As described throughout this site, a lot of my art is informed or inspired by music. Fiona Apple’s song “Anything We Want” includes a visual that has always resonated with me because of the overall story, but particularly because of these lines, which I appreciate as a way by which Apple embraces her scars as a form of intimacy. In this painting, as a neon zebra of sorts in homage to the song, I’m presenting my own facial scars as a kind of traditional warrior mask. The making of the painting was emotionally difficult, but the end result is empowering.
My cheeks were reflecting the longest wavelength.
My fan was folded up and grazing my forehead.
And I kept touching my neck
To guide your eyes to where I wanted you
To kiss me when we find some time alone.
My scars were reflecting
The mist in your headlights.
I looked like a neon zebra
Shaking rain off her stripes.
This is a large-format painting–a different kind of a self-portrait. I won’t go into the details–if you want to know what triggered it, listen–but after many years of health complications of unknown origin, I was sent into a state of extreme panic and agitation that needed an outlet. This was it. Incorporating paintings, written communications with the U.S. Census Bureau and Centers for Disease Control and Prevention, along with medical records and other personally identifying information, this painting is both an immediate reaction to an acutely life-disrupting experience and a holistic reaction–myself turned inside out, essentially, profiling both the material and the intangible aspects of my identity.
You’ve just arrived home from work and you’re puttering about, getting ready to make yourself a quick dinner. Slowly, you feel a strange sensation…a toothache? That’s what it feels like, but it’s your eye, not a tooth. By the time you realize you’re feeling a slight ache, you’re doubled over on the floor in agonizing pain, clutching your right eye. You are alone, but it feels like someone is there with you, quickly stabbing a life electrical wire into and out of your eye for an hour straight. Your right nostril streams fluid the entire time. You get up and run around and around–circles, actual circles. You get in bed and cover your face but last only seconds before you’re back on your feet, literally trying to outrun the pain. An hour later, it fades, slowly. What just happened? A stroke? A seizure. You make an appointment with your doctor for a couple of days later; the next night at 7:00 p.m., it happens again. And then it keeps happening, 7:00 every day. You are convinced that you are losing your mind. Your doctor says it doesn’t sound like a migraine; your neuro tests come back–as always; this is predictable by now–normal. You’re perfectly healthy, you are told; you just need to learn to relax. It’s a panic attack. A year later, you find out you’ve had cluster headaches–known, too, as alarm-clock headaches and suicide headaches–potentially the most painful experience known to humankind. This painting/drawing was made during a cluster headache, using a mirror. It was begun and completed within the span of the attack, and it was made to chronicle the moment, as I had no idea what was happening but felt certain that whatever these seizures or strokes were were ultimately going to claim my life. Incredibly, I had one “cluster” of cluster headaches during November 2012–and have not had a single one since. This rarely happens. Coincidentally, I discovered that I have had Lyme disease for many years and the majority of “probably multiple sclerosis” symptoms have been completely eradicated since I began antibiotic treatment. This portrait preceded the one above–“They won’t take no for an answer”–and, together, they are part of an ongoing life narrative that continues to be stranger and stranger as it unfolds. “Suicide Headache” is the beginning of this chapter; “They won’t take no for an answer” is the climax, and “Self-portrait as neon zebra” represents where I am now–damaged, yes, visibly damaged, but more resilient than ever. Resurrected.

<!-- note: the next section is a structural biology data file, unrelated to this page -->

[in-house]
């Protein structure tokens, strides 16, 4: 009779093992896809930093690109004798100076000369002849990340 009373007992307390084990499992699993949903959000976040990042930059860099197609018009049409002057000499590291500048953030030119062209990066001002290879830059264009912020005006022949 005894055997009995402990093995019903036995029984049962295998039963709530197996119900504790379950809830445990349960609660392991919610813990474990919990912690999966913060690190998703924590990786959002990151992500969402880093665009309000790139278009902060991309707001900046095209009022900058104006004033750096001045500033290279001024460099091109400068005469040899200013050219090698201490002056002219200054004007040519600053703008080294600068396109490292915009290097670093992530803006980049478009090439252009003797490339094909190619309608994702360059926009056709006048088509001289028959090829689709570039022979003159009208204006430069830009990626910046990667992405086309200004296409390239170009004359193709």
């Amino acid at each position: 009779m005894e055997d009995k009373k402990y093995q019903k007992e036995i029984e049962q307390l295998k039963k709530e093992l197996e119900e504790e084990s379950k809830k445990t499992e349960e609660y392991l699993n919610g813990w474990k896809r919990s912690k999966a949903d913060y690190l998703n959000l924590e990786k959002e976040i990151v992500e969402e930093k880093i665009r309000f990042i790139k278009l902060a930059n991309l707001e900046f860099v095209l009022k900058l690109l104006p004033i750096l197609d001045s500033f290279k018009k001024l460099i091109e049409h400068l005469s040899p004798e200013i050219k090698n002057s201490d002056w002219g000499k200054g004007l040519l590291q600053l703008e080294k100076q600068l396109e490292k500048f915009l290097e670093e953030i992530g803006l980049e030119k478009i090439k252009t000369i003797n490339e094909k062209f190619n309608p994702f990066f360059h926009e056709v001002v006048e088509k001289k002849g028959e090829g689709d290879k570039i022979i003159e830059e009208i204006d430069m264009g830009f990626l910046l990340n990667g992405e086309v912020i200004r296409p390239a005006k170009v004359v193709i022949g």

And this is a simple charcoal-and-chalk sketch of myself with my father on Christmas day. “Holiday whimsy.”